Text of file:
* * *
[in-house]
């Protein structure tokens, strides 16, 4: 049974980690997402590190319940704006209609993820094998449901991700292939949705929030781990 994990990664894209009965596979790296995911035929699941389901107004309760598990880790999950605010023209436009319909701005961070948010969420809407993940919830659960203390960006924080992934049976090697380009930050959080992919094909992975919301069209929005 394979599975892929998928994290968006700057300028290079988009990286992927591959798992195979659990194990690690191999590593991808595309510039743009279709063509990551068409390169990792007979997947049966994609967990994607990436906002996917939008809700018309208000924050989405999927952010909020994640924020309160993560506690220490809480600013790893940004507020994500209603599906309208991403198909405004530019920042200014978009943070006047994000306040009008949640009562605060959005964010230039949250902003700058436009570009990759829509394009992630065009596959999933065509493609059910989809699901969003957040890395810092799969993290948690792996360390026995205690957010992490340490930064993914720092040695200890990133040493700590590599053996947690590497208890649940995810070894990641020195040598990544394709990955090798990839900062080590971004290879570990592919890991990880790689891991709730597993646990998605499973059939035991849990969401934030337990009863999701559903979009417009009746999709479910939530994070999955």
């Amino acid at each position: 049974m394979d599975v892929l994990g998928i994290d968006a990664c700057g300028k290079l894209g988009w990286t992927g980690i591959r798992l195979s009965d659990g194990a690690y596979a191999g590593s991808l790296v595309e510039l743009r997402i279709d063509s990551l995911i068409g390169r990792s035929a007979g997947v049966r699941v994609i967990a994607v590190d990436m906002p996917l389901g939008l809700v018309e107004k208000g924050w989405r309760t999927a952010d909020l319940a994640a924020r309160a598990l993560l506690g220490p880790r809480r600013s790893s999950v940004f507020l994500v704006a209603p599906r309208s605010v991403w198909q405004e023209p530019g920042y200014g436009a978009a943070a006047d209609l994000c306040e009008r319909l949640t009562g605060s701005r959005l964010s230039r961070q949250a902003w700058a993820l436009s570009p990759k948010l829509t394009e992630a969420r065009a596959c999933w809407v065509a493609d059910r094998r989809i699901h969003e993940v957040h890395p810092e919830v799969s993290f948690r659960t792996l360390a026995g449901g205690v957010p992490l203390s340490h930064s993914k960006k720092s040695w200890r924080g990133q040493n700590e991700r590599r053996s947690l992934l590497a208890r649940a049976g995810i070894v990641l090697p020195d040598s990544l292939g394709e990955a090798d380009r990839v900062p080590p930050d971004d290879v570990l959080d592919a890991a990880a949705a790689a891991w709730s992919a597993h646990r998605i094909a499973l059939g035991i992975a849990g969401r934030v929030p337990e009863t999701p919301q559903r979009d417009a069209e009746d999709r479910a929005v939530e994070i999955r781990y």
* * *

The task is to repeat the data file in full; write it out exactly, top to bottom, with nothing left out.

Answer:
[in-house]
């Protein structure tokens, strides 16, 4: 049974980690997402590190319940704006209609993820094998449901991700292939949705929030781990 994990990664894209009965596979790296995911035929699941389901107004309760598990880790999950605010023209436009319909701005961070948010969420809407993940919830659960203390960006924080992934049976090697380009930050959080992919094909992975919301069209929005 394979599975892929998928994290968006700057300028290079988009990286992927591959798992195979659990194990690690191999590593991808595309510039743009279709063509990551068409390169990792007979997947049966994609967990994607990436906002996917939008809700018309208000924050989405999927952010909020994640924020309160993560506690220490809480600013790893940004507020994500209603599906309208991403198909405004530019920042200014978009943070006047994000306040009008949640009562605060959005964010230039949250902003700058436009570009990759829509394009992630065009596959999933065509493609059910989809699901969003957040890395810092799969993290948690792996360390026995205690957010992490340490930064993914720092040695200890990133040493700590590599053996947690590497208890649940995810070894990641020195040598990544394709990955090798990839900062080590971004290879570990592919890991990880790689891991709730597993646990998605499973059939035991849990969401934030337990009863999701559903979009417009009746999709479910939530994070999955």
């Amino acid at each position: 049974m394979d599975v892929l994990g998928i994290d968006a990664c700057g300028k290079l894209g988009w990286t992927g980690i591959r798992l195979s009965d659990g194990a690690y596979a191999g590593s991808l790296v595309e510039l743009r997402i279709d063509s990551l995911i068409g390169r990792s035929a007979g997947v049966r699941v994609i967990a994607v590190d990436m906002p996917l389901g939008l809700v018309e107004k208000g924050w989405r309760t999927a952010d909020l319940a994640a924020r309160a598990l993560l506690g220490p880790r809480r600013s790893s999950v940004f507020l994500v704006a209603p599906r309208s605010v991403w198909q405004e023209p530019g920042y200014g436009a978009a943070a006047d209609l994000c306040e009008r319909l949640t009562g605060s701005r959005l964010s230039r961070q949250a902003w700058a993820l436009s570009p990759k948010l829509t394009e992630a969420r065009a596959c999933w809407v065509a493609d059910r094998r989809i699901h969003e993940v957040h890395p810092e919830v799969s993290f948690r659960t792996l360390a026995g449901g205690v957010p992490l203390s340490h930064s993914k960006k720092s040695w200890r924080g990133q040493n700590e991700r590599r053996s947690l992934l590497a208890r649940a049976g995810i070894v990641l090697p020195d040598s990544l292939g394709e990955a090798d380009r990839v900062p080590p930050d971004d290879v570990l959080d592919a890991a990880a949705a790689a891991w709730s992919a597993h646990r998605i094909a499973l059939g035991i992975a849990g969401r934030v929030p337990e009863t999701p919301q559903r979009d417009a069209e009746d999709r479910a929005v939530e994070i999955r781990y």